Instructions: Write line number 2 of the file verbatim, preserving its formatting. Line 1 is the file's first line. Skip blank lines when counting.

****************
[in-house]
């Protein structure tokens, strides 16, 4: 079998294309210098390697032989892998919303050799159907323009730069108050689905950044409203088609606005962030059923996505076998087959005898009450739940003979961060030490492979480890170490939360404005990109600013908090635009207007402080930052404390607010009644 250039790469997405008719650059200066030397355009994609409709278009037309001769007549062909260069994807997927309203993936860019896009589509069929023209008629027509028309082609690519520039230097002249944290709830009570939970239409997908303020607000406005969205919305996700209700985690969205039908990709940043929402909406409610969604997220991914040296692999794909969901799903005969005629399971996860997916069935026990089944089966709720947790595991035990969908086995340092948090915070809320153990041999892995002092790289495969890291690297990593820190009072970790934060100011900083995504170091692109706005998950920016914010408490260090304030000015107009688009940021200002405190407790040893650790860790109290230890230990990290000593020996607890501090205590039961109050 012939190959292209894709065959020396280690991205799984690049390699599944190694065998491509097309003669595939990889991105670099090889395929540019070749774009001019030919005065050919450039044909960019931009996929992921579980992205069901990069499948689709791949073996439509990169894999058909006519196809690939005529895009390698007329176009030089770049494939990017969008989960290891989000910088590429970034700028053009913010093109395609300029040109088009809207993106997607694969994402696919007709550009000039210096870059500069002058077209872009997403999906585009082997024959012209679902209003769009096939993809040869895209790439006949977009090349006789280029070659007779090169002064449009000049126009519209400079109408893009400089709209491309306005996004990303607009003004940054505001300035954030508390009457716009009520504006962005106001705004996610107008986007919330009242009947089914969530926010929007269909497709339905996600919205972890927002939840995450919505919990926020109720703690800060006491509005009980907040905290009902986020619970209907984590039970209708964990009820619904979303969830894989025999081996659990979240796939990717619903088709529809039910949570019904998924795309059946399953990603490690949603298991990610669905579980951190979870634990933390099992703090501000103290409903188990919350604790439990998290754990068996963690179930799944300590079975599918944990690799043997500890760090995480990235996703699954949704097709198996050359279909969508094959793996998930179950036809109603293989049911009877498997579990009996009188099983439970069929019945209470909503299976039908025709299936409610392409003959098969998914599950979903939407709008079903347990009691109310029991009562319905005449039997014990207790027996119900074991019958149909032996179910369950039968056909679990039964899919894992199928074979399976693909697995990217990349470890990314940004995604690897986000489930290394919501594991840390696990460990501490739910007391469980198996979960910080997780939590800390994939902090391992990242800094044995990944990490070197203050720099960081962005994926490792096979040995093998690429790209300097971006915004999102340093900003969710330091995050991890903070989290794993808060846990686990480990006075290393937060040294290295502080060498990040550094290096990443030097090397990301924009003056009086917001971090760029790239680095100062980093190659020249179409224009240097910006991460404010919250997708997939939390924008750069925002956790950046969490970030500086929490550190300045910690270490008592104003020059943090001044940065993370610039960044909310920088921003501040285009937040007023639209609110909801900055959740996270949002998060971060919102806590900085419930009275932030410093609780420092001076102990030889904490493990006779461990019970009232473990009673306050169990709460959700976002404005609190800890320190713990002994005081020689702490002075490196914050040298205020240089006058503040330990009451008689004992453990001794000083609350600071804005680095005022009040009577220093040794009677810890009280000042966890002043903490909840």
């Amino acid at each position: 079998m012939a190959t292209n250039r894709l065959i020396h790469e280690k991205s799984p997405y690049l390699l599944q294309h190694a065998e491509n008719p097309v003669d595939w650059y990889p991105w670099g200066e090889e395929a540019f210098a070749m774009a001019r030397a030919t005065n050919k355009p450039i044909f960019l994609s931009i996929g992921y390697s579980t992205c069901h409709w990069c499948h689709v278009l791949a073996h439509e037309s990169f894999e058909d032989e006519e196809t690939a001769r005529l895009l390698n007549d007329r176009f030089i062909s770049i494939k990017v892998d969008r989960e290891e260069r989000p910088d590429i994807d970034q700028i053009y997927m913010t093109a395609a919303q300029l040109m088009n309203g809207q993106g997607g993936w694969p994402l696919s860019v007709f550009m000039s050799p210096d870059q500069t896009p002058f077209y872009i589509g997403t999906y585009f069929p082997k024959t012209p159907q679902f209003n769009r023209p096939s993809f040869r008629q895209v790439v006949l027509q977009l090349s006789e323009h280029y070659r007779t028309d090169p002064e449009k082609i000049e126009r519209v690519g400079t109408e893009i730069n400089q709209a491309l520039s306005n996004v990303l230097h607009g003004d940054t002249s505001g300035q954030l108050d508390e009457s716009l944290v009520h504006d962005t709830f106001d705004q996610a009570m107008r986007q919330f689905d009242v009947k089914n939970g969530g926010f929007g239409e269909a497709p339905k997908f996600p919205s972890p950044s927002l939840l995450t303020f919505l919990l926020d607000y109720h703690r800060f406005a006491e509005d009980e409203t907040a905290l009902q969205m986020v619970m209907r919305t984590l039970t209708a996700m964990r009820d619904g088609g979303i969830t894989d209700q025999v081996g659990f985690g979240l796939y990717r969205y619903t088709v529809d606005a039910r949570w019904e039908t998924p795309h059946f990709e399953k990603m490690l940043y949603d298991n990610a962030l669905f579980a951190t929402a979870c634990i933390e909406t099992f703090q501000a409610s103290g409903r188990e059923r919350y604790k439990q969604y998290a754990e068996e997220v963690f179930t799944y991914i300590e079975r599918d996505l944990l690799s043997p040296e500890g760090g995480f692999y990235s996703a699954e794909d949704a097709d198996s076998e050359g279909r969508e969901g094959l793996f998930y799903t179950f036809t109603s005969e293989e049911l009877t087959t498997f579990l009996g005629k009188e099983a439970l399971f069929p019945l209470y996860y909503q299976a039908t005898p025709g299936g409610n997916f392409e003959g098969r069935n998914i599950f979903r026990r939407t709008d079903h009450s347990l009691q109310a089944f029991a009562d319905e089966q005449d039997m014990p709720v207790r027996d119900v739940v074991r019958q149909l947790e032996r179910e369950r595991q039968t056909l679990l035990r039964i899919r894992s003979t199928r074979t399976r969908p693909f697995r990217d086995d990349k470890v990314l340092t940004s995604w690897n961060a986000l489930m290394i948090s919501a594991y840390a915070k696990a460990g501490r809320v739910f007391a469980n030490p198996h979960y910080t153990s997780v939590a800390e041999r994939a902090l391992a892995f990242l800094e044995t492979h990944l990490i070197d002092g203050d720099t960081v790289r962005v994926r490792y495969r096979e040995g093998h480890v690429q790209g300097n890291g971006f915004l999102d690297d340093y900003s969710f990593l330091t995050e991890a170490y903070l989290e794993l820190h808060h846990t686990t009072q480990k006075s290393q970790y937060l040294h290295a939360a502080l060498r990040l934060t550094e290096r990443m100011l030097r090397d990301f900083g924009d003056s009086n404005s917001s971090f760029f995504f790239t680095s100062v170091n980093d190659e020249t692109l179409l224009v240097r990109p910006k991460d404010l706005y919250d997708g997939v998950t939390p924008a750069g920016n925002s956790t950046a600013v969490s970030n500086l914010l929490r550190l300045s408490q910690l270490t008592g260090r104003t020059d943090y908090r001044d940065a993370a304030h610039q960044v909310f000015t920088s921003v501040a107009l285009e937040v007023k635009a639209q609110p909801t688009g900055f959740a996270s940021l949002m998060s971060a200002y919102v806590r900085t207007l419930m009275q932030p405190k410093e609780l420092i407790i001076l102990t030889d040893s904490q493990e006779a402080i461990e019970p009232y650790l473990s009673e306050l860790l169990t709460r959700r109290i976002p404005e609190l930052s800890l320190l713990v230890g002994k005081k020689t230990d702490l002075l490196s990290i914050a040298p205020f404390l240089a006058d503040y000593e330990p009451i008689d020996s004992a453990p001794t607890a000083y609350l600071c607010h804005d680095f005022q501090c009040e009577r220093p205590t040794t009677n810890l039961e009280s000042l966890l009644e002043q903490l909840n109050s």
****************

């Protein structure tokens, strides 16, 4: 079998294309210098390697032989892998919303050799159907323009730069108050689905950044409203088609606005962030059923996505076998087959005898009450739940003979961060030490492979480890170490939360404005990109600013908090635009207007402080930052404390607010009644 250039790469997405008719650059200066030397355009994609409709278009037309001769007549062909260069994807997927309203993936860019896009589509069929023209008629027509028309082609690519520039230097002249944290709830009570939970239409997908303020607000406005969205919305996700209700985690969205039908990709940043929402909406409610969604997220991914040296692999794909969901799903005969005629399971996860997916069935026990089944089966709720947790595991035990969908086995340092948090915070809320153990041999892995002092790289495969890291690297990593820190009072970790934060100011900083995504170091692109706005998950920016914010408490260090304030000015107009688009940021200002405190407790040893650790860790109290230890230990990290000593020996607890501090205590039961109050 012939190959292209894709065959020396280690991205799984690049390699599944190694065998491509097309003669595939990889991105670099090889395929540019070749774009001019030919005065050919450039044909960019931009996929992921579980992205069901990069499948689709791949073996439509990169894999058909006519196809690939005529895009390698007329176009030089770049494939990017969008989960290891989000910088590429970034700028053009913010093109395609300029040109088009809207993106997607694969994402696919007709550009000039210096870059500069002058077209872009997403999906585009082997024959012209679902209003769009096939993809040869895209790439006949977009090349006789280029070659007779090169002064449009000049126009519209400079109408893009400089709209491309306005996004990303607009003004940054505001300035954030508390009457716009009520504006962005106001705004996610107008986007919330009242009947089914969530926010929007269909497709339905996600919205972890927002939840995450919505919990926020109720703690800060006491509005009980907040905290009902986020619970209907984590039970209708964990009820619904979303969830894989025999081996659990979240796939990717619903088709529809039910949570019904998924795309059946399953990603490690949603298991990610669905579980951190979870634990933390099992703090501000103290409903188990919350604790439990998290754990068996963690179930799944300590079975599918944990690799043997500890760090995480990235996703699954949704097709198996050359279909969508094959793996998930179950036809109603293989049911009877498997579990009996009188099983439970069929019945209470909503299976039908025709299936409610392409003959098969998914599950979903939407709008079903347990009691109310029991009562319905005449039997014990207790027996119900074991019958149909032996179910369950039968056909679990039964899919894992199928074979399976693909697995990217990349470890990314940004995604690897986000489930290394919501594991840390696990460990501490739910007391469980198996979960910080997780939590800390994939902090391992990242800094044995990944990490070197203050720099960081962005994926490792096979040995093998690429790209300097971006915004999102340093900003969710330091995050991890903070989290794993808060846990686990480990006075290393937060040294290295502080060498990040550094290096990443030097090397990301924009003056009086917001971090760029790239680095100062980093190659020249179409224009240097910006991460404010919250997708997939939390924008750069925002956790950046969490970030500086929490550190300045910690270490008592104003020059943090001044940065993370610039960044909310920088921003501040285009937040007023639209609110909801900055959740996270949002998060971060919102806590900085419930009275932030410093609780420092001076102990030889904490493990006779461990019970009232473990009673306050169990709460959700976002404005609190800890320190713990002994005081020689702490002075490196914050040298205020240089006058503040330990009451008689004992453990001794000083609350600071804005680095005022009040009577220093040794009677810890009280000042966890002043903490909840």